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Useful websites

Talk to Frank
Worried about drugs – Talk to Frank.

D'n'A Newcastle
D'n'A - Drug and Alcohol services for young people in Newcastle.

Drugs - Know the Score
Information and advice about drugs and the effects of drugs. Call our free confidential drugs information and advice helpline on 0800 587 587 9.

Release
Release is the national centre of expertise on drugs and drugs law - providing free and confidential advice.

Crimestoppers
If you want to report drug use or dealing without having to give a name visit the Crimestoppers website or call 0800 555 111.

Call 0300 1000 101
The neighbourhood helpline in Newcastle and Sunderland, if you see drug litter, such as needles, left in the street or local park.

Newcastle P.R.O.P.S
Positive Response to Overcoming Problems of Substance misuse.

N2L (Never Too Late)
N2L is a confidential service for young people aged under 18 who live in North Tyneside. It provides information, advice, assessment, support and specialist intervention for young people experiencing difficulties associated with the use of substances. It can be contacted at:

The Youth Village
Hudson Street
North Shields
Tyne & Wear
NE30 1DL

Tel: 0191 6438802

Advice for victims of crime
If you have been a victim of any crime or been affected by a crime committed against someone you know, help is available for you.

A dark-haired Asian girl with green top
A picture of a female police officer

Drugs

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The definition of "Drug":
"Any chemical substance taken into the body which alters the way the body functions and/or the individual’s emotional state or behaviour."


 

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Illegal drugs are exactly that – ILLEGAL.

If you’re found with drugs on you, you can expect to be arrested and prosecuted ending up with a criminal record which could put the brakes on getting a job.

Even more seriously, if you supply drugs to others you could get a long prison sentence.
A girl being offered some cannabis

A cannabis joint

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And that’s before you think about how dangerous taking drugs is.

All drugs are potentially dangerous and because most are illegal there's no way to control what goes into them. These substances interfere with the way your body works by altering your internal chemical processes.

Some drugs can cause more long term physical damage - like heroin and crystal meth. Other drugs, such as cannabis, can trigger underlying mental health problems like schizophrenia.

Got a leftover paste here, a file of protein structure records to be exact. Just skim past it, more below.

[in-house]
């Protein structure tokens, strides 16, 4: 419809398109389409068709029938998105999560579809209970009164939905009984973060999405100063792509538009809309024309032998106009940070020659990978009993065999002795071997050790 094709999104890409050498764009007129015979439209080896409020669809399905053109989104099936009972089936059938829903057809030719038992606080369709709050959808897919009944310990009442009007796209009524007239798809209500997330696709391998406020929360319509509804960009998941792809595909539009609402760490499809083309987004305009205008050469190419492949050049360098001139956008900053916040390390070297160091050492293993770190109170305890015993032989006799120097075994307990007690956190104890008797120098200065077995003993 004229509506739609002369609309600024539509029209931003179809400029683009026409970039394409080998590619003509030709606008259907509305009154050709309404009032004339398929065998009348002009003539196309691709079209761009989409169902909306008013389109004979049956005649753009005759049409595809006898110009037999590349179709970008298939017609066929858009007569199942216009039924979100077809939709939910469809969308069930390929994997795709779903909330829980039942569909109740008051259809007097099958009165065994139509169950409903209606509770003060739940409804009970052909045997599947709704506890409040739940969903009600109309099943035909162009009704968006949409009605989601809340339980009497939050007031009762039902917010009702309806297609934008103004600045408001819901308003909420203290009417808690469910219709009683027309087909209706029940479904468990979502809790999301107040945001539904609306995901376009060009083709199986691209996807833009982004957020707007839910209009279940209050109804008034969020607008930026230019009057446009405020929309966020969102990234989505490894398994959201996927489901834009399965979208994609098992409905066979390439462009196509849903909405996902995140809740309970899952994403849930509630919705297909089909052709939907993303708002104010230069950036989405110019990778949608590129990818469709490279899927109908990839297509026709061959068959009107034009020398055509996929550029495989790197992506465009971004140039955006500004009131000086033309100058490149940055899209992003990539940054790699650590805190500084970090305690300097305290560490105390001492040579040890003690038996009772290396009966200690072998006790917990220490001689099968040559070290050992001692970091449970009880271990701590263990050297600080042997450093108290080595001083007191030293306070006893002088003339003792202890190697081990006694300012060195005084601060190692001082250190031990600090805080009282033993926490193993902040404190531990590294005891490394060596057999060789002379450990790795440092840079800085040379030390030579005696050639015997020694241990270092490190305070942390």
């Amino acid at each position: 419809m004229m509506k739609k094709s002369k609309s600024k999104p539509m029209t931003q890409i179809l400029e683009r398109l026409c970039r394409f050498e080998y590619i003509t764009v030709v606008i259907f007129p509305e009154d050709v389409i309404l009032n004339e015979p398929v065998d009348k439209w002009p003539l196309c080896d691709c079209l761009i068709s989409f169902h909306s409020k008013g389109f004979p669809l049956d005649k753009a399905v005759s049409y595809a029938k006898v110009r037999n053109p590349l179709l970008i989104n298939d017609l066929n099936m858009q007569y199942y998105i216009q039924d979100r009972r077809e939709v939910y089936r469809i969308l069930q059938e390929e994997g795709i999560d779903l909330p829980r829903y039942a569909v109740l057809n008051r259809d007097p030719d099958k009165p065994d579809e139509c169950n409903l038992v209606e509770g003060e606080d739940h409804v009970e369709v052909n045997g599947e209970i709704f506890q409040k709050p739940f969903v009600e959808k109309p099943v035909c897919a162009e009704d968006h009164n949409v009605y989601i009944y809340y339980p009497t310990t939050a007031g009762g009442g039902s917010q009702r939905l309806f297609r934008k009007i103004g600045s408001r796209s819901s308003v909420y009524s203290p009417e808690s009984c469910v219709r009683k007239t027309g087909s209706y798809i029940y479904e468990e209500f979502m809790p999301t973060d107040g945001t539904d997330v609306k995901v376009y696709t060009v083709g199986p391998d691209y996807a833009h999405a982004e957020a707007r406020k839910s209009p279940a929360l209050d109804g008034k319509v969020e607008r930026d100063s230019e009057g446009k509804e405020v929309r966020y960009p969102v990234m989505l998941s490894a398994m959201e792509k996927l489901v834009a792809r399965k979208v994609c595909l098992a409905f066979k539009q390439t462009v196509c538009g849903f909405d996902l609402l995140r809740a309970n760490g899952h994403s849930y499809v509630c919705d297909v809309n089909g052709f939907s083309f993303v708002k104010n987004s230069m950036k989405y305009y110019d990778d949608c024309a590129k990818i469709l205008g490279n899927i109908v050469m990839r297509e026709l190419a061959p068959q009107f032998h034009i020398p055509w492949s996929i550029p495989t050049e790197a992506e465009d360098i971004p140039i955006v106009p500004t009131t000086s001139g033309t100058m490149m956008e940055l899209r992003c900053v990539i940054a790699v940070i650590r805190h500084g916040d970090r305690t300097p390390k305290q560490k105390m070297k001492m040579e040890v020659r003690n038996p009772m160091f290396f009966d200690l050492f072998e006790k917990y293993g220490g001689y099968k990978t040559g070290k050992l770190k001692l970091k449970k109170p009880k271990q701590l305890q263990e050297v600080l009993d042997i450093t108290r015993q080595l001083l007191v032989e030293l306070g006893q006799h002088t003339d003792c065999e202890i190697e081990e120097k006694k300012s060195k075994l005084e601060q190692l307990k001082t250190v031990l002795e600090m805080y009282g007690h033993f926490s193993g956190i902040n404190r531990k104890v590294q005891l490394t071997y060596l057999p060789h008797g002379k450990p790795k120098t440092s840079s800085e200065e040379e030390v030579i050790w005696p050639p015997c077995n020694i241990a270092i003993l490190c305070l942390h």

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Recreational drug use can quickly turn into a user becoming dependent on needing to use them regularly. This is addiction and can affect physical and mental health as well as impacting on relationships and social situations.

Drugs fall into three categories: Class A, B or C. Class A drugs are the most dangerous with Class C drugs being the least dangerous. However, all three classes of drugs are harmful and addictive.

There are lots of reasons why young people start using drugs, such as peer pressure, because they think they are fun, to escape problems or simply because they are curious.

A girl who has taken drugs
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Addiction:
An emotive term, generally taken to mean the compulsive use of a drug with attendant damaging effects on the individual, those around them and on society.



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Illegal drugs you might have heard of:


• Crack cocaine

• Crystal meth (methamphetamine)

• Speed (amphetamine)

• Marijuana

• LSD

• Heroin

• Ecstasy

• Rohypnol/GBH/roofies/date rape drug

• Ketamine

• Steroids

• Meow Meow (Mephedrone)

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First aid when dealing with someone under the influence of drugs


Helping someone who is under the influence of drugs can be difficult because they could be aggressive or eager to argue or fight, but their condition could be serious or even life threatening.

Signs and symptoms of someone under the influence of drugs:

• Drowsiness, anxiety, agitation, or hyperactivity
• Change in pupil size
• Confusion
• Hallucinations
• Slurred speech
• Nausea and vomiting
• Flushed face

Treatment


• Monitor their airway breathing
• Assess if they have any other injuries
• Beware of the person you are helping becoming violent
• Snoring sounds could mean their airway is obstructed
• If the person you are helping is unconscious, open their airway, check their breathing, put them in the recovery position and call 999 for an ambulance.

If you think you or a friend has a problem, there is plenty of help available.

Please use our useful links information on the left hand side.